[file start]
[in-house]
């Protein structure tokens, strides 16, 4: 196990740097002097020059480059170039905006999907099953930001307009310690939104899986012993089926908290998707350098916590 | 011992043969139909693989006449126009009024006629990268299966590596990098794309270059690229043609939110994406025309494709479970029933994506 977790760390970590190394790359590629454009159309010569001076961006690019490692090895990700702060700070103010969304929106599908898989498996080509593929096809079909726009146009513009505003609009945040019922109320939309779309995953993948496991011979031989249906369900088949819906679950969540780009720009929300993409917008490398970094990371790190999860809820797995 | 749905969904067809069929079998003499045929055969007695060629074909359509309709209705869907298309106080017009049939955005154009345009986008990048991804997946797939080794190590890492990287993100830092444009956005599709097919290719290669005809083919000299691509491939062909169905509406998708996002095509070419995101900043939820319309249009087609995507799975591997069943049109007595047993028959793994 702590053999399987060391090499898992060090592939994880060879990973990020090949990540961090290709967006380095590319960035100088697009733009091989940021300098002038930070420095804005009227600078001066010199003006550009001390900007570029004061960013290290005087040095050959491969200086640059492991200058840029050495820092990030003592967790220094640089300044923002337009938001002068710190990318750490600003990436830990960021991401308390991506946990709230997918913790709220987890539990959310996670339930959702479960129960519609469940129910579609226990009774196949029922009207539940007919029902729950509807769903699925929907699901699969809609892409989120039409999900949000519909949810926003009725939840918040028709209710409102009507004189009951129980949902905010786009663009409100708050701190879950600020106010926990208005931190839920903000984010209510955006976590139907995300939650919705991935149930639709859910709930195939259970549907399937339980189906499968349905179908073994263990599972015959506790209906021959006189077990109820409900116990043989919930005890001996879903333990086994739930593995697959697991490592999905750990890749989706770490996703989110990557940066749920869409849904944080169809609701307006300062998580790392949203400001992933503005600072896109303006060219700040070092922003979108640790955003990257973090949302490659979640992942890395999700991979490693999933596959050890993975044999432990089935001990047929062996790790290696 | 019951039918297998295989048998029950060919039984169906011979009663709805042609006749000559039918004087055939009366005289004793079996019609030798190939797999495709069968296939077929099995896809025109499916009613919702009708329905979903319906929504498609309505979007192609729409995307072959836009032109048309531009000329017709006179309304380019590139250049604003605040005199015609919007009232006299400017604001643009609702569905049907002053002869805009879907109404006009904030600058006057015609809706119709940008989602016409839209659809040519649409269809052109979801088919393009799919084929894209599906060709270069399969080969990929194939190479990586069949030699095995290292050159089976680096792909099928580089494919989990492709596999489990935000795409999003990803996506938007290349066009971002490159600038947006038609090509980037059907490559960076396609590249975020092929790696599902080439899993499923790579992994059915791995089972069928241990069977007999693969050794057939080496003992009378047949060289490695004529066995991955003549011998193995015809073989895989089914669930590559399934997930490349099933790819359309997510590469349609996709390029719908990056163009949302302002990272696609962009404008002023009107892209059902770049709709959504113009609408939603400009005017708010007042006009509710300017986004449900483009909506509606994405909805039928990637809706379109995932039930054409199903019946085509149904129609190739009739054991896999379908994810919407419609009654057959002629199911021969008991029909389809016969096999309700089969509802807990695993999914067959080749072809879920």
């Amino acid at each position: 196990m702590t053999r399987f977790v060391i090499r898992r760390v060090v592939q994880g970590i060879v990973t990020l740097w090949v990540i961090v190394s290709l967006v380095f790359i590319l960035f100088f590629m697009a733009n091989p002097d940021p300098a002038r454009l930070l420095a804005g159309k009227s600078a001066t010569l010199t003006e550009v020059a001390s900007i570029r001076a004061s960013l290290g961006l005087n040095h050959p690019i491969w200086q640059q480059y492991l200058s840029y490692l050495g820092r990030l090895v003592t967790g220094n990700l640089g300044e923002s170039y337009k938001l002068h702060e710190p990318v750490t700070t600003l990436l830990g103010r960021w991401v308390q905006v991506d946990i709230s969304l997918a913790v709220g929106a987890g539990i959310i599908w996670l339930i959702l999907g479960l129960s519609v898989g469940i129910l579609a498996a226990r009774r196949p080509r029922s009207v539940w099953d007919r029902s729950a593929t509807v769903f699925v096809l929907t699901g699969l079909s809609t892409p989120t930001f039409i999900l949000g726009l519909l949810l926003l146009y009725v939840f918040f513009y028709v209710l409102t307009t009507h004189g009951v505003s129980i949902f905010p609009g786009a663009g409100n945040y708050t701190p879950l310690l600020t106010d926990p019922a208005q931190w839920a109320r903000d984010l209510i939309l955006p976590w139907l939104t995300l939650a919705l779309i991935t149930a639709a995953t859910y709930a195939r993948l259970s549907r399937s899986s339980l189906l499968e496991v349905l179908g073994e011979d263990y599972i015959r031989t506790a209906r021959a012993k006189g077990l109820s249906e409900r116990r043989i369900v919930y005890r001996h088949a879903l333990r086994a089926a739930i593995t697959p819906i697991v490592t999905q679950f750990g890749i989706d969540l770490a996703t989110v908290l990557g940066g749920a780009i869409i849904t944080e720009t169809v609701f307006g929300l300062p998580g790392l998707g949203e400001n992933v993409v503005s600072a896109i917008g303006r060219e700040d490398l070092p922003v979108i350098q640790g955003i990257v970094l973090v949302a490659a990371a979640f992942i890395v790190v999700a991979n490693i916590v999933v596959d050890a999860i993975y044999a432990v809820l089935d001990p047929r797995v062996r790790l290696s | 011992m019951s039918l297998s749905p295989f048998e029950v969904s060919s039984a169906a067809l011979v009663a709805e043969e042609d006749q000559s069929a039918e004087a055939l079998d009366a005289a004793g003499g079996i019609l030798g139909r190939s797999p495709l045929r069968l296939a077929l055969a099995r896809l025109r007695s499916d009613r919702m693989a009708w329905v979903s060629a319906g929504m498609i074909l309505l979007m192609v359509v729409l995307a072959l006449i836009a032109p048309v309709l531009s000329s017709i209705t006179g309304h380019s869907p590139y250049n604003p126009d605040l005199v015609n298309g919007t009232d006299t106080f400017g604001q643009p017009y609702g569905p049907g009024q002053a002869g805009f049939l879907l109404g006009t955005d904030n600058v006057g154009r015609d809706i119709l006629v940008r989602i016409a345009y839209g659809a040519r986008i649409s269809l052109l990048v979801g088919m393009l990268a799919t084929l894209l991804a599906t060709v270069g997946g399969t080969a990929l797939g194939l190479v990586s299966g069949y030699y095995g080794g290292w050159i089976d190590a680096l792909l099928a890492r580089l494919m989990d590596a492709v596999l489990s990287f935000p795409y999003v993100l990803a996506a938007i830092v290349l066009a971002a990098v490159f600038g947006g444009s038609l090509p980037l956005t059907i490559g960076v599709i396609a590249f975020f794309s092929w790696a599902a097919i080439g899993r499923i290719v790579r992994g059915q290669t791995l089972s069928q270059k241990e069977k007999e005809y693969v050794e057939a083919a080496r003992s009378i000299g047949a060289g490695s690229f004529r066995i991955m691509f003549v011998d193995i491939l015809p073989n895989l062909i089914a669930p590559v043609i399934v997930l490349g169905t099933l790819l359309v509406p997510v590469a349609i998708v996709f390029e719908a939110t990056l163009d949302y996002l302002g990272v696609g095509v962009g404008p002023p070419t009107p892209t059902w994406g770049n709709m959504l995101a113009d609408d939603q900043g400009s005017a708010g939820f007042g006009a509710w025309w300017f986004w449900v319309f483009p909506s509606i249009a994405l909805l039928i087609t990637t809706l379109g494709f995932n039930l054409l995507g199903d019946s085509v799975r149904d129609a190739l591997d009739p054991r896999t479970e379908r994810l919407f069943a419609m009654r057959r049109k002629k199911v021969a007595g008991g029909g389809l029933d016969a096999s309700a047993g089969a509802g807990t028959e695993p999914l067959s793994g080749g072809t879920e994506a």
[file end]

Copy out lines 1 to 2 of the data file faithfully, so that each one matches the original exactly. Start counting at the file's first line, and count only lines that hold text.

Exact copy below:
[in-house]
């Protein structure tokens, strides 16, 4: 196990740097002097020059480059170039905006999907099953930001307009310690939104899986012993089926908290998707350098916590 | 011992043969139909693989006449126009009024006629990268299966590596990098794309270059690229043609939110994406025309494709479970029933994506 977790760390970590190394790359590629454009159309010569001076961006690019490692090895990700702060700070103010969304929106599908898989498996080509593929096809079909726009146009513009505003609009945040019922109320939309779309995953993948496991011979031989249906369900088949819906679950969540780009720009929300993409917008490398970094990371790190999860809820797995 | 749905969904067809069929079998003499045929055969007695060629074909359509309709209705869907298309106080017009049939955005154009345009986008990048991804997946797939080794190590890492990287993100830092444009956005599709097919290719290669005809083919000299691509491939062909169905509406998708996002095509070419995101900043939820319309249009087609995507799975591997069943049109007595047993028959793994 702590053999399987060391090499898992060090592939994880060879990973990020090949990540961090290709967006380095590319960035100088697009733009091989940021300098002038930070420095804005009227600078001066010199003006550009001390900007570029004061960013290290005087040095050959491969200086640059492991200058840029050495820092990030003592967790220094640089300044923002337009938001002068710190990318750490600003990436830990960021991401308390991506946990709230997918913790709220987890539990959310996670339930959702479960129960519609469940129910579609226990009774196949029922009207539940007919029902729950509807769903699925929907699901699969809609892409989120039409999900949000519909949810926003009725939840918040028709209710409102009507004189009951129980949902905010786009663009409100708050701190879950600020106010926990208005931190839920903000984010209510955006976590139907995300939650919705991935149930639709859910709930195939259970549907399937339980189906499968349905179908073994263990599972015959506790209906021959006189077990109820409900116990043989919930005890001996879903333990086994739930593995697959697991490592999905750990890749989706770490996703989110990557940066749920869409849904944080169809609701307006300062998580790392949203400001992933503005600072896109303006060219700040070092922003979108640790955003990257973090949302490659979640992942890395999700991979490693999933596959050890993975044999432990089935001990047929062996790790290696 | 019951039918297998295989048998029950060919039984169906011979009663709805042609006749000559039918004087055939009366005289004793079996019609030798190939797999495709069968296939077929099995896809025109499916009613919702009708329905979903319906929504498609309505979007192609729409995307072959836009032109048309531009000329017709006179309304380019590139250049604003605040005199015609919007009232006299400017604001643009609702569905049907002053002869805009879907109404006009904030600058006057015609809706119709940008989602016409839209659809040519649409269809052109979801088919393009799919084929894209599906060709270069399969080969990929194939190479990586069949030699095995290292050159089976680096792909099928580089494919989990492709596999489990935000795409999003990803996506938007290349066009971002490159600038947006038609090509980037059907490559960076396609590249975020092929790696599902080439899993499923790579992994059915791995089972069928241990069977007999693969050794057939080496003992009378047949060289490695004529066995991955003549011998193995015809073989895989089914669930590559399934997930490349099933790819359309997510590469349609996709390029719908990056163009949302302002990272696609962009404008002023009107892209059902770049709709959504113009609408939603400009005017708010007042006009509710300017986004449900483009909506509606994405909805039928990637809706379109995932039930054409199903019946085509149904129609190739009739054991896999379908994810919407419609009654057959002629199911021969008991029909389809016969096999309700089969509802807990695993999914067959080749072809879920």